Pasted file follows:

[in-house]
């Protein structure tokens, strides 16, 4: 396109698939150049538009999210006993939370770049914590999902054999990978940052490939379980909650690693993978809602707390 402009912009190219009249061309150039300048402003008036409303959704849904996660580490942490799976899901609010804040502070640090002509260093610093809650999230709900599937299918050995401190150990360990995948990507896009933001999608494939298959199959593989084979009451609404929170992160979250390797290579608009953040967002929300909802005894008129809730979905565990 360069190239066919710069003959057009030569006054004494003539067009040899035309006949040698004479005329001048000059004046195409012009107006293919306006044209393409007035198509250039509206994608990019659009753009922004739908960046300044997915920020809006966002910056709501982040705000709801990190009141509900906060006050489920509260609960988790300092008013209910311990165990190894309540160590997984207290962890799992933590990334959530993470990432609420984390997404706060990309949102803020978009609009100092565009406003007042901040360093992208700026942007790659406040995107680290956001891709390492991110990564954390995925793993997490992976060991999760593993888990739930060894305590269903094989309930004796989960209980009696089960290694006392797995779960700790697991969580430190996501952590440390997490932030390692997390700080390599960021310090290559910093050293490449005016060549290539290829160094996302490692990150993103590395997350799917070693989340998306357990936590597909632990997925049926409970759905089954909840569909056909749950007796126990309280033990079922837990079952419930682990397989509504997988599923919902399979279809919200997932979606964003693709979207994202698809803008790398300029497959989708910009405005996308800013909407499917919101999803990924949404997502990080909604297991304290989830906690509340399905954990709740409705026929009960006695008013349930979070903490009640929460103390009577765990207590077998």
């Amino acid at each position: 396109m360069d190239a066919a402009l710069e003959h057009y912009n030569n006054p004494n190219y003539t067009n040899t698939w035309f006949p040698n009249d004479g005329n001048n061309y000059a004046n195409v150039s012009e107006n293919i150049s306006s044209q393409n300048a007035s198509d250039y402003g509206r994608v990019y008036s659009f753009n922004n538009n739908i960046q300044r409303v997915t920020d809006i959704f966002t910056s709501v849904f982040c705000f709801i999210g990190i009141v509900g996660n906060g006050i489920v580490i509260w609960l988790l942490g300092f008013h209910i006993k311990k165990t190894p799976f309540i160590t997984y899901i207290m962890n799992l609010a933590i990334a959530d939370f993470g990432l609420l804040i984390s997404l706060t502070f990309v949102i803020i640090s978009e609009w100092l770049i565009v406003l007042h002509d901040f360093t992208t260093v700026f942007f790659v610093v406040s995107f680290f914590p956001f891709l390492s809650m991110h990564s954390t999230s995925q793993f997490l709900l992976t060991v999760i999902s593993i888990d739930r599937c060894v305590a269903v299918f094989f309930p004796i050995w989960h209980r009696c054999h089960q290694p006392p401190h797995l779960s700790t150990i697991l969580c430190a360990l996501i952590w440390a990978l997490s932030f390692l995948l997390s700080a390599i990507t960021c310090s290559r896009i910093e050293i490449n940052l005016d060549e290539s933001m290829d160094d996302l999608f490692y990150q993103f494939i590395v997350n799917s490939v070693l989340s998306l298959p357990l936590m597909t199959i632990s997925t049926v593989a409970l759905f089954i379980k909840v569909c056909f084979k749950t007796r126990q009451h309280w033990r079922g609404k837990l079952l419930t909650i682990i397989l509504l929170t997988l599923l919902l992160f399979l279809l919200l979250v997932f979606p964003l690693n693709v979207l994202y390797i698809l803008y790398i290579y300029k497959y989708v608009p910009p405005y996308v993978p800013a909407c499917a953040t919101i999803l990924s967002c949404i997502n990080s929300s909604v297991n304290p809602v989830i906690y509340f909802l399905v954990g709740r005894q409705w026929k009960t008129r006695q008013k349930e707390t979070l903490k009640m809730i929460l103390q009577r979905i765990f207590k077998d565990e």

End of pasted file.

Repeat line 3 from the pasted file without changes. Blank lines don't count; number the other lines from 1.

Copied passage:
């Amino acid at each position: 396109m360069d190239a066919a402009l710069e003959h057009y912009n030569n006054p004494n190219y003539t067009n040899t698939w035309f006949p040698n009249d004479g005329n001048n061309y000059a004046n195409v150039s012009e107006n293919i150049s306006s044209q393409n300048a007035s198509d250039y402003g509206r994608v990019y008036s659009f753009n922004n538009n739908i960046q300044r409303v997915t920020d809006i959704f966002t910056s709501v849904f982040c705000f709801i999210g990190i009141v509900g996660n906060g006050i489920v580490i509260w609960l988790l942490g300092f008013h209910i006993k311990k165990t190894p799976f309540i160590t997984y899901i207290m962890n799992l609010a933590i990334a959530d939370f993470g990432l609420l804040i984390s997404l706060t502070f990309v949102i803020i640090s978009e609009w100092l770049i565009v406003l007042h002509d901040f360093t992208t260093v700026f942007f790659v610093v406040s995107f680290f914590p956001f891709l390492s809650m991110h990564s954390t999230s995925q793993f997490l709900l992976t060991v999760i999902s593993i888990d739930r599937c060894v305590a269903v299918f094989f309930p004796i050995w989960h209980r009696c054999h089960q290694p006392p401190h797995l779960s700790t150990i697991l969580c430190a360990l996501i952590w440390a990978l997490s932030f390692l995948l997390s700080a390599i990507t960021c310090s290559r896009i910093e050293i490449n940052l005016d060549e290539s933001m290829d160094d996302l999608f490692y990150q993103f494939i590395v997350n799917s490939v070693l989340s998306l298959p357990l936590m597909t199959i632990s997925t049926v593989a409970l759905f089954i379980k909840v569909c056909f084979k749950t007796r126990q009451h309280w033990r079922g609404k837990l079952l419930t909650i682990i397989l509504l929170t997988l599923l919902l992160f399979l279809l919200l979250v997932f979606p964003l690693n693709v979207l994202y390797i698809l803008y790398i290579y300029k497959y989708v608009p910009p405005y996308v993978p800013a909407c499917a953040t919101i999803l990924s967002c949404i997502n990080s929300s909604v297991n304290p809602v989830i906690y509340f909802l399905v954990g709740r005894q409705w026929k009960t008129r006695q008013k349930e707390t979070l903490k009640m809730i929460l103390q009577r979905i765990f207590k077998d565990e």